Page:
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Home / News and Insights / Insights / Brexit and UK immigration: new statement of changes to immigration rules

On 22 October 2020 the government published its much anticipated statement of changes to the new immigration rules. The new statement of changes sets out the basis of the new Points Based Immigration System, the biggest change to our immigration system in at least a generation. Most EU citizens arriving in the UK from 1 January 2021 will be applying under the new system, but the changes will also apply to non-EU nationals from 1 December 2020.

We have highlighted the main changes to what will be known as the Skilled Worker route, such as the abolition of the Resident Labour Market Test and lower skill and salary thresholds in previous articles. However, the Statement of Changes also includes a number of changes that cut across various immigration categories and, mostly, signal a more practical approach to administering the immigration system. In this note we highlight the most important ones.

English language

Applicants will now need to supply evidence of English language skills only once, instead of the arduous current requirement of continually having to provide such evidence in consecutive applications.

In addition, Malta and Ireland are being added to the list of majority English speaking countries. This means that degrees from these countries will be categorised as being taught in English. However, a NARIC assessment will still be required to validate that these are equivalent to a UK degree.

Students, skilled workers, start-up and innovator visa holders who do not hold a degree taught in English and haven’t passed an approved language test can now meet the English language skills requirement if they have attended a school in the UK and achieved a GCSE, A-level or Scottish Higher in English language or literature.

Finance and maintenance requirements

Many of the financial requirements of the immigration rules have been updated. Unfortunately, many will be disappointed to hear that the minimum income threshold for spouses remains the same.

The main changes are as follows:

  • there is good news for those who have already been in the UK for 12 months on any of the following visas: student; skilled worker; ICT worker; minister of religion; sportsperson; temporary worker; start-up or innovator. If that’s the case, then evidence of maintenance will no longer need to be supplied in subsequent applications. There is also a slight relaxation in the rules so that, provided that funds can be accessed instantly, applicants will be able to rely on funds held in a wider range of account types and not just on cash or cash savings;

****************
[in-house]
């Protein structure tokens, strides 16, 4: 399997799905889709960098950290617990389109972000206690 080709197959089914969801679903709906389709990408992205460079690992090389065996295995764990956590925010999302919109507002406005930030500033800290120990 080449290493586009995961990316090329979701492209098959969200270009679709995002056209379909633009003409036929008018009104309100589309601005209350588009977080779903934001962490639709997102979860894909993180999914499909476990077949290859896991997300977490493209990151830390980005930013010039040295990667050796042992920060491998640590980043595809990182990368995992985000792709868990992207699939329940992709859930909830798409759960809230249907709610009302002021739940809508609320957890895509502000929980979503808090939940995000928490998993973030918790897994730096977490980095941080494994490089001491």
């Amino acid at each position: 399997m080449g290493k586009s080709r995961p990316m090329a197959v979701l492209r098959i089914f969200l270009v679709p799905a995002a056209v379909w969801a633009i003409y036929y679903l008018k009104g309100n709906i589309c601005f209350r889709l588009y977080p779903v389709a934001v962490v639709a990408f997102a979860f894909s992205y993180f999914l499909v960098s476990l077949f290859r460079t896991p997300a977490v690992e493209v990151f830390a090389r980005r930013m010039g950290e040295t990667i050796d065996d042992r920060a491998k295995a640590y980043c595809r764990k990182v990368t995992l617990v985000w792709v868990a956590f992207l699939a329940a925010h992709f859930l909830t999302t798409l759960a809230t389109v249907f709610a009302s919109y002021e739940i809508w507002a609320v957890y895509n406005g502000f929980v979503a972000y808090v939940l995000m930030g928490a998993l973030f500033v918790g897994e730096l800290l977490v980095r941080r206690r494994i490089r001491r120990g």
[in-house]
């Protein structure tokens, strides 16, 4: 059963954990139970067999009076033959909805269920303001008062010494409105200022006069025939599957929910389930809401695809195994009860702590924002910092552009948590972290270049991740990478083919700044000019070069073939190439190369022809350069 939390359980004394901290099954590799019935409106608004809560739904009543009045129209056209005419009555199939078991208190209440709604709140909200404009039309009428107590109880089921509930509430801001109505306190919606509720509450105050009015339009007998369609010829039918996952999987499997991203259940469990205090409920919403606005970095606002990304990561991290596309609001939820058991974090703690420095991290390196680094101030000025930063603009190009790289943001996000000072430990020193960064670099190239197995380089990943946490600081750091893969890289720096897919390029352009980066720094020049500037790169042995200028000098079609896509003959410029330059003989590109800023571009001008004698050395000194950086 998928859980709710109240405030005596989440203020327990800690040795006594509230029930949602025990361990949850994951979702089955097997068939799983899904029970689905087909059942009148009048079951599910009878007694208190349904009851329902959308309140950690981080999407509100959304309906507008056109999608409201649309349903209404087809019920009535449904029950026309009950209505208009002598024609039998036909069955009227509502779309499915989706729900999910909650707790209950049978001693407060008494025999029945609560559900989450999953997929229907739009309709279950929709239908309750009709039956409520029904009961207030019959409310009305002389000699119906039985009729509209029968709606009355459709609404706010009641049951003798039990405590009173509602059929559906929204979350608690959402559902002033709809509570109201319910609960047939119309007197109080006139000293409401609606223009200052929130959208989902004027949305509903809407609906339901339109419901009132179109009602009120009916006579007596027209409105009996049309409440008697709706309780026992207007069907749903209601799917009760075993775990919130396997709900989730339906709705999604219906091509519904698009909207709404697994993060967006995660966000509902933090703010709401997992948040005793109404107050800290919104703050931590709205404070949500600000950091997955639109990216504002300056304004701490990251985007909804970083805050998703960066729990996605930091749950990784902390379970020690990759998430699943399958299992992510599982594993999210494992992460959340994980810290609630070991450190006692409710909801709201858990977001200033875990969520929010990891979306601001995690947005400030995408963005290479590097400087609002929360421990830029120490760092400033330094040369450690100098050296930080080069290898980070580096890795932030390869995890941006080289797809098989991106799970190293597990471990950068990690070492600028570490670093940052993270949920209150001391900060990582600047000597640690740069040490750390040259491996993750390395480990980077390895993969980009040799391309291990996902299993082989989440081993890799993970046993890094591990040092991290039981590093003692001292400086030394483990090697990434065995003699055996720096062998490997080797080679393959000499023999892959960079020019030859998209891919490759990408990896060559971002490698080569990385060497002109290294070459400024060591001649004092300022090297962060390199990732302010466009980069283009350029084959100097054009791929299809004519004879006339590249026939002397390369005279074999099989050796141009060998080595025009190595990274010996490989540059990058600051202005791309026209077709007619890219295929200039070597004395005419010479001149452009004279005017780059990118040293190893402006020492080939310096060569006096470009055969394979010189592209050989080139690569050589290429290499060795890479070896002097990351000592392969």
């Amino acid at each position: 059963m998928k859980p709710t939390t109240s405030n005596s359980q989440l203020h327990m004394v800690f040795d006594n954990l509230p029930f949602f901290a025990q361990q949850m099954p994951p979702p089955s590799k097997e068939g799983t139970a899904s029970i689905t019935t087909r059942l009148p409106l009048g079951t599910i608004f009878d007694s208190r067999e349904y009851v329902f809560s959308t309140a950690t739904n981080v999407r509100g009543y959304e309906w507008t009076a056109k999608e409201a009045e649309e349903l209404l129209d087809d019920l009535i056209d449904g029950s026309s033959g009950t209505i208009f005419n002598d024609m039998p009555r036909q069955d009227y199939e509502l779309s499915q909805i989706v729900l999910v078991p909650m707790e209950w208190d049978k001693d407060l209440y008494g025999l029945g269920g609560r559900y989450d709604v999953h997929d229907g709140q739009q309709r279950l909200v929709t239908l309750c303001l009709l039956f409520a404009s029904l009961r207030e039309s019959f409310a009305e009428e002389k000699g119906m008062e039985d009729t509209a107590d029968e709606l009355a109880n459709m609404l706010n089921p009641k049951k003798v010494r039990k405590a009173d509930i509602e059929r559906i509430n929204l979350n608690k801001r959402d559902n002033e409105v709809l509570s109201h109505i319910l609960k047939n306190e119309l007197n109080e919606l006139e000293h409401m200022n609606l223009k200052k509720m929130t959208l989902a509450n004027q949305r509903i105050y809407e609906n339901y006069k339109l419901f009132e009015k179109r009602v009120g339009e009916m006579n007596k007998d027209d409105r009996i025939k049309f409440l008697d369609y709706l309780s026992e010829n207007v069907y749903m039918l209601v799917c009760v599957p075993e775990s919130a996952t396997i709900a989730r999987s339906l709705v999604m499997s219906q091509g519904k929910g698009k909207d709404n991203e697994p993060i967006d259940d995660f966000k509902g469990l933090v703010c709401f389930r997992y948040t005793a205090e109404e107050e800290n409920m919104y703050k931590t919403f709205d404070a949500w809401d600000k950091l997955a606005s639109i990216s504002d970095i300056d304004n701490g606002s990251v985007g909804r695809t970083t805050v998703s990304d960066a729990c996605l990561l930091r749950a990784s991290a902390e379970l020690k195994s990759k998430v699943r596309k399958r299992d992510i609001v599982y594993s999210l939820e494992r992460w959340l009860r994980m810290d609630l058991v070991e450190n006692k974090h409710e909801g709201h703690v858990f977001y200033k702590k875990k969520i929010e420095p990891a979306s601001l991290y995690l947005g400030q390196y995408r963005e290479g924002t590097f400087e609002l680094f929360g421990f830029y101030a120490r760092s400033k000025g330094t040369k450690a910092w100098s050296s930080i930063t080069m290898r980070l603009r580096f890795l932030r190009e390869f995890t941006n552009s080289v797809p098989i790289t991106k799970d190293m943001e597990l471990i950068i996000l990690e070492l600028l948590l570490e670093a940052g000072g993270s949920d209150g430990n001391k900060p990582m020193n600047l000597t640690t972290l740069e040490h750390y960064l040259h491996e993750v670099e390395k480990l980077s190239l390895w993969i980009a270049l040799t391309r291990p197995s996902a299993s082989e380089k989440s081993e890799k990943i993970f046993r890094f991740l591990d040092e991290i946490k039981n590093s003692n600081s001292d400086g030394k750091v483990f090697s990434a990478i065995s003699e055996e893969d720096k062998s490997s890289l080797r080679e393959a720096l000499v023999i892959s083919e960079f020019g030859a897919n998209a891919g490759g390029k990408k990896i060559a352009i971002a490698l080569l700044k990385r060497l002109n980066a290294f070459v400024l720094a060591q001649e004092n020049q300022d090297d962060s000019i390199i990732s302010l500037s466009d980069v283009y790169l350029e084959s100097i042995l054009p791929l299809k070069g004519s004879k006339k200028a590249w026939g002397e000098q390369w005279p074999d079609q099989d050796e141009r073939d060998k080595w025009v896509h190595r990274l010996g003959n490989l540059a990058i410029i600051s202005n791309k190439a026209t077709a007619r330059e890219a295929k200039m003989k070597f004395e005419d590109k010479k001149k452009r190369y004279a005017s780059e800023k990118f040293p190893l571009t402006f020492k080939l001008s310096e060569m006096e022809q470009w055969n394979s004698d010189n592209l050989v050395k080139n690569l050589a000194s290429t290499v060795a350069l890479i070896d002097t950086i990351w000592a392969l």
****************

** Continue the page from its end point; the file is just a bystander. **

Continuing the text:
• the new rules set a higher maintenance requirement (from £945 to £1,270) for the visa types listed in the previous bullet point, as well as seasonal workers, religious workers, charity workers, creative and sporting workers, international agreement workers and government authorised exchange workers. However, applicants will only need to show that they have held funds for 28 days, compared to the existing 90-day period;
  • the maintenance requirement for dependent partners is dropping from £630 to £285, although the requirement is £315 for a first child dependent, dropping to £200 for any further dependent children;
  • another relaxation of the rules is the acceptance, at last, of electronic bank statements. Applicants have long struggled with the requirement to either produce originals or copies stamped by a bank, so this is a really positive and long-overdue development and is in line with the general trend towards the acceptance by the Home Office of electronic documents in support of applications; and
  • Youth Mobility applicants will see their maintenance requirement increased from £1,890 to £2,530, albeit the period they are required to show they have held the funds also drops to 28 days.

Continuous residence and COVID-19 concessions

A new Appendix Continuous Residence is being introduced. This will significantly relax the switching rules that have so often led to pointless journeys outside the UK to come back in under a different visa category. Many requirements remain the same, such as continuity of residence being broken by absences of more than 180 days in any one year, albeit there is now also specific reference to absences due to a ‘pandemic’ being an exception to that rule.

As part of the government’s COVID-19 concession response, the new rules permit caseworkers to disregard any overstaying between 24 January 2020 and 31 August 2020 for those who remained in the UK without valid leave due to the current pandemic. This will provide much needed assurance to many who have found themselves caught in this predicament.

Rather frustratingly, the new statement of changes fails to address one of the grey areas: no statutory protection is provided for migrant workers with ‘exceptional assurance’ status because they have needed to remain in the UK from 1 September 2020 onwards.

New BNO visa

The much-publicised new immigration route for British National (Overseas) passport holders is also set out in the new immigration rules. There are two routes:

  • BN(O) Status Holders: for BN(O) citizens ordinarily resident in Hong Kong or the UK and their dependent family members; and
  • BN(O) Household Member: for adult children (born on or after 1 July 1997) of BN(O) citizens, and their dependent family members, provided they form part of the same household as the BN(O) citizen.

For further information please contact our immigration team.

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